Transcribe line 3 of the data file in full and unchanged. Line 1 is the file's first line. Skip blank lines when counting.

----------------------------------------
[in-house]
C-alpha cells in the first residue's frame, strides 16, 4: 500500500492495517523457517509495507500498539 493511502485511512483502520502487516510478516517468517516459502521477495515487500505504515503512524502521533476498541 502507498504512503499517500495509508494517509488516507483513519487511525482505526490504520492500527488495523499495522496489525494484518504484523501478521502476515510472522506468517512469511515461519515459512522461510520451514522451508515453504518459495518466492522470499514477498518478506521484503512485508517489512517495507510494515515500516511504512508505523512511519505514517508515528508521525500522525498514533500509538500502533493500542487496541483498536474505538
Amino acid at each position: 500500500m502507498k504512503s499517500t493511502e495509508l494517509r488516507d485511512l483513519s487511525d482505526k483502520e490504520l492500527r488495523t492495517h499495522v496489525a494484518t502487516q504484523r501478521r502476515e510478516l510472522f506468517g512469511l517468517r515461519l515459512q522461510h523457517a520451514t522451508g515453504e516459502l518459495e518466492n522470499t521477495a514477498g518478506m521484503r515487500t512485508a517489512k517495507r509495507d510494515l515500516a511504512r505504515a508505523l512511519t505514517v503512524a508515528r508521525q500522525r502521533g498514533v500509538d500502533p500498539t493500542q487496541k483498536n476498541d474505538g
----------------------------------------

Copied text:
Amino acid at each position: 500500500m502507498k504512503s499517500t493511502e495509508l494517509r488516507d485511512l483513519s487511525d482505526k483502520e490504520l492500527r488495523t492495517h499495522v496489525a494484518t502487516q504484523r501478521r502476515e510478516l510472522f506468517g512469511l517468517r515461519l515459512q522461510h523457517a520451514t522451508g515453504e516459502l518459495e518466492n522470499t521477495a514477498g518478506m521484503r515487500t512485508a517489512k517495507r509495507d510494515l515500516a511504512r505504515a508505523l512511519t505514517v503512524a508515528r508521525q500522525r502521533g498514533v500509538d500502533p500498539t493500542q487496541k483498536n476498541d474505538g